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Hawthorne's "Young Goodman Brown" and "The Birthmark" are stories that employ dreams to change the narrative and disclose the main characters. Every story has a dream which is exceedingly useful to its development since they provide its readers with a fresh outlook of the plot in particular, or the characters inside. Altogether, nevertheless, it becomes hard to establish to what extent the character affects the dream, and much of the dream is mere fantasy. This situation is evident with Young Goodman Brown who is unable to decide whether the proceedings in his life truly transpired or if they basically were formed in his distressed mentality as he slept (Edgar 2011). In "The Birthmark," Aylmer also is troubled by his nocturnal meditations as he dreams of maiming his spouse so as to free her of a little birthmark. Hence, dreams play a significant developmental part in the clarification of Hawthorne's characters.

Hawthorne, owing to the uncertainty of the circumstances, makes it hard to evaluate Brown's personality. Thus, it is impracticable to come to any fixed decisions concerning the character of Young Goodman Brown as one is unable to correctly evaluate what has occurred to him, and the penalties of those proceedings. In "The Birthmark," Aylmer’s dream gives the reader an understanding of his character, as we start to understand that Aylmer will continuously make an effort to eradicate the slight blemish on Georgiana’s cheek. From this perspective, we understand that Aylmer is fully determined to achieve perfection. Dreams happen to be a successful tool in plot development in these stories since they give a look of ambiguity to the individuals linked to them (Edgar 2011).

As an author, Hawthorne frequently portrayed modest, lively and outstanding women being tormented by pathetic, egotistical and shameful men. In these three narratives, Hawthorne builds experiences involving males and females. In these experiences, men, with their basic nervousness and violence masquerading as aspiration or passion, decline the provocation to a complete, complex, and compassionate life presented by females. These events of irrational denial reprove and even destroy females who give in to male individuals, the completely empty lives they appear to seek right from the very beginning (Edgar 2011).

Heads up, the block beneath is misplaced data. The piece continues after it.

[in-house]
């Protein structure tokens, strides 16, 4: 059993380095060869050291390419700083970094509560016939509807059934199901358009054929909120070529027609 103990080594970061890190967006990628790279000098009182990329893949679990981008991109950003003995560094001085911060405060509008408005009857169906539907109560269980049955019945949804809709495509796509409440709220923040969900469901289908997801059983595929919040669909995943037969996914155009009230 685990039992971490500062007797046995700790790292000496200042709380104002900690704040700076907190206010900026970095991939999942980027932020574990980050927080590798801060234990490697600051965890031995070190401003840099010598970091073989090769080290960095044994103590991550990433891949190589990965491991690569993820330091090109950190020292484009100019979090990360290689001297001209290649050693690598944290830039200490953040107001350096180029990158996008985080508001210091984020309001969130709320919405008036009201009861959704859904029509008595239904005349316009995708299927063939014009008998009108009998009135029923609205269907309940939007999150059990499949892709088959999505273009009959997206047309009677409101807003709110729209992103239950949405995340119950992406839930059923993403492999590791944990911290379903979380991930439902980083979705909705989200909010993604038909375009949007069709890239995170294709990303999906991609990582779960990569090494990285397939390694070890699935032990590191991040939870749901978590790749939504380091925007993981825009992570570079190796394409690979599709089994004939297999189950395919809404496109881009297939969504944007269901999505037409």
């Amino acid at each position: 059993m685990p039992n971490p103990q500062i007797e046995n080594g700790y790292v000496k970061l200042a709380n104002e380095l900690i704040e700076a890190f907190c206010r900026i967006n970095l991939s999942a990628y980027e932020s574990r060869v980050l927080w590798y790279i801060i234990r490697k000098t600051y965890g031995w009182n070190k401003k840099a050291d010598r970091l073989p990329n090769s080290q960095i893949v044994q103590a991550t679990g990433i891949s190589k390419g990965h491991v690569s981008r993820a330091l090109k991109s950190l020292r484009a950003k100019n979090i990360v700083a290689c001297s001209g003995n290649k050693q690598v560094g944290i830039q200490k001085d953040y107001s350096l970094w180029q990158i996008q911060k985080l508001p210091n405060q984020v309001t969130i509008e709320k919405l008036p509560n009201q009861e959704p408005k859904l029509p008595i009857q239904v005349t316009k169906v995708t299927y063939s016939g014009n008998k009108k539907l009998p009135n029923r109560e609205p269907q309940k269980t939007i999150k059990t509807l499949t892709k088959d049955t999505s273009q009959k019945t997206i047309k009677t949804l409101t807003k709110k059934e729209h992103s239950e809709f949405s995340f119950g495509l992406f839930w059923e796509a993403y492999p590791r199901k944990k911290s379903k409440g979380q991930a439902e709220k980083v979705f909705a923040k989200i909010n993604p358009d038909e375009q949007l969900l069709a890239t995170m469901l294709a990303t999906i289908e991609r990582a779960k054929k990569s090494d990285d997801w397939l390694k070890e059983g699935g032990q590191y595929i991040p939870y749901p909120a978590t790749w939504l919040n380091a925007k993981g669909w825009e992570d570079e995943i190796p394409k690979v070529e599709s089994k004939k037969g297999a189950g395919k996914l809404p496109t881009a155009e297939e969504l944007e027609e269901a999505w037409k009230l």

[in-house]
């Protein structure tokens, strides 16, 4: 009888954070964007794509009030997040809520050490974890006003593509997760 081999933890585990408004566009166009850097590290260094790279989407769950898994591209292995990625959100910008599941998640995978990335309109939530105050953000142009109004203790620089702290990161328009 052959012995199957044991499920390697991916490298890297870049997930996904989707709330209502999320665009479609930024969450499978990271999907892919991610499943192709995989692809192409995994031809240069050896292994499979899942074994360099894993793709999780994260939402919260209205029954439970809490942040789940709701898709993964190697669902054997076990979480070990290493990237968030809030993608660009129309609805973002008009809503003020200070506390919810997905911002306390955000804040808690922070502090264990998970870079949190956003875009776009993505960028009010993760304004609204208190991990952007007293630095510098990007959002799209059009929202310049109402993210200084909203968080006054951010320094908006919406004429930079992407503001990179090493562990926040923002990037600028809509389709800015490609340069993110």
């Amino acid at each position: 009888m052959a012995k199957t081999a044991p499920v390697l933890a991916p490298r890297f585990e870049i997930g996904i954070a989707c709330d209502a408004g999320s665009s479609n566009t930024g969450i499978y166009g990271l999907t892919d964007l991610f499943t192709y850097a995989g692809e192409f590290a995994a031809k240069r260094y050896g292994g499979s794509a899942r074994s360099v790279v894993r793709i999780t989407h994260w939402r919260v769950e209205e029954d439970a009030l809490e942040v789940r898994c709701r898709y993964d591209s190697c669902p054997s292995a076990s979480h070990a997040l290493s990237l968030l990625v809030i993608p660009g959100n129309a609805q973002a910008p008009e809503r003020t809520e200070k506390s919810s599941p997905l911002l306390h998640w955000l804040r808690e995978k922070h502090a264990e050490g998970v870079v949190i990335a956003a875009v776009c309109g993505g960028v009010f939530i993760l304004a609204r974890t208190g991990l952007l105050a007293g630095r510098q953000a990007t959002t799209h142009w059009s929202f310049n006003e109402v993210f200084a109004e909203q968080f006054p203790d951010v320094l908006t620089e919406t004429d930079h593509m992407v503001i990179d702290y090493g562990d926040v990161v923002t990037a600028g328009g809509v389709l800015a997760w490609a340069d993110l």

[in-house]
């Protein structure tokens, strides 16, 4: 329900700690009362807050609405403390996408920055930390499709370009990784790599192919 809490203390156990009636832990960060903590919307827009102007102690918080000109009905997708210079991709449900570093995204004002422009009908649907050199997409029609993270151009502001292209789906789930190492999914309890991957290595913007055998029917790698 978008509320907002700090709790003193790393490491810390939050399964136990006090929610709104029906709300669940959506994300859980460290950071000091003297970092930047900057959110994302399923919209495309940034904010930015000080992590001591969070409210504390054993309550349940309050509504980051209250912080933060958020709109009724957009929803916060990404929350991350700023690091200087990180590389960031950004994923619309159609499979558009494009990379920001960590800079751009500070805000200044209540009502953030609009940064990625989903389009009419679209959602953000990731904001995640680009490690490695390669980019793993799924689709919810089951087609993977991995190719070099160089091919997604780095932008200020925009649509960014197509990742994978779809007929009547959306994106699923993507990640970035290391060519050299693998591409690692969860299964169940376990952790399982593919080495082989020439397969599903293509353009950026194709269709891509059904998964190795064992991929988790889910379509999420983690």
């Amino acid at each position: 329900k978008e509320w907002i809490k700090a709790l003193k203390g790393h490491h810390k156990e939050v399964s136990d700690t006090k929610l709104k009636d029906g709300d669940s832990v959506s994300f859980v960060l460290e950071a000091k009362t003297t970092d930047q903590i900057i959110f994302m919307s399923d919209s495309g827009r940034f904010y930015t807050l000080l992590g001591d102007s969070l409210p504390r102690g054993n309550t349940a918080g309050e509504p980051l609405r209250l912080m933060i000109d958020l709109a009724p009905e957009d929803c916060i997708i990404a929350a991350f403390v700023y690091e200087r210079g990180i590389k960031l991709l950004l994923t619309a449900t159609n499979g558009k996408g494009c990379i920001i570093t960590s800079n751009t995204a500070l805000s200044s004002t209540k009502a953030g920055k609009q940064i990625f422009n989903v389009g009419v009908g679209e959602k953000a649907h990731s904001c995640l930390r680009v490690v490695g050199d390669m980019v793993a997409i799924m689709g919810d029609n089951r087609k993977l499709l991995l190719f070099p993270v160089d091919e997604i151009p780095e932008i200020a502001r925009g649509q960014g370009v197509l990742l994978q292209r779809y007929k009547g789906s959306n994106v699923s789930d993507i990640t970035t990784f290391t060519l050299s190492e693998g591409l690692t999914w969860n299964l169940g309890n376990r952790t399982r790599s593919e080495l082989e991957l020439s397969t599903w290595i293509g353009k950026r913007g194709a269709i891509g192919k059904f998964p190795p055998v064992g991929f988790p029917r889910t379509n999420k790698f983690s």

Faith symbolizes the strength of the family and the household field in the Puritan mentality. Faith, as her name advocates, seems to be an extremely clean-hearted individual in the narrative and is used as a substitute of varieties for all spiritual sentiment. Goodman Brown, her husband, sticks to her when he doubts the integrity of all the people near him, reassuring himself that if Faith continues being religious, subsequently, he will keep on resisting sinful enticement. When he eventually realizes that Faith has been tainted, he puts his faith in the supreme iniquity within a human’s heart. His drifting apart from Faith at the conclusion of the narrative is the most horrible outcome of his transformation of heart. The erosion of his wife’s purity leads him to accept the devil and lose his faith (Edgar 2011).

A gorgeous and loving woman, Georgiana is shackled by her commitment to her spouse. The perfect wife - at least in line with the principles of a past age - Georgiana believes that Aylmer is her master. Although Georgiana has met many men who adore her beauty and would give anything to have her, let alone touch her birthmark, she is only concerned with Aylmer’s view of her. Since Aylmer is disgusted by her look, she thrusts aside years of admiration and gets dismayed with herself. She believes that she must do everything to bring Aylmer cheer, even to the extent of enthusiastically taking death. Georgiana behaves the way the society dictates, relying on her spouse completely, yet the only compensation for her submission and high esteem is demise. Possibly, Hawthorne is signifying that even though commitment is a creditable attribute, women must not be expected to comply with their husbands unconditionally (Edgar 2011).

Elizabeth is the woman engaged to Mr. Hooper when he was putting on the dark veil. She observes the veil strictly and finds out that it is nothing but common cloth and not something with supernatural characteristics. Elizabeth decides that the only terrible thing concerning the cloak is that it conceals the appearance of her darling. She requests him to get rid of it, but he refuses, claiming that it has significance. Like the rest of Hooper’s worshippers, a fear of the veil surmounts Elizabeth. She chooses to go after Hooper denies her request to stay so long as he removes the veil and lets her see his face. Nevertheless, it is obvious that her deep affection for Mr. Hooper is steadfast since she is his nurse when he is about to die (Edgar 2011).

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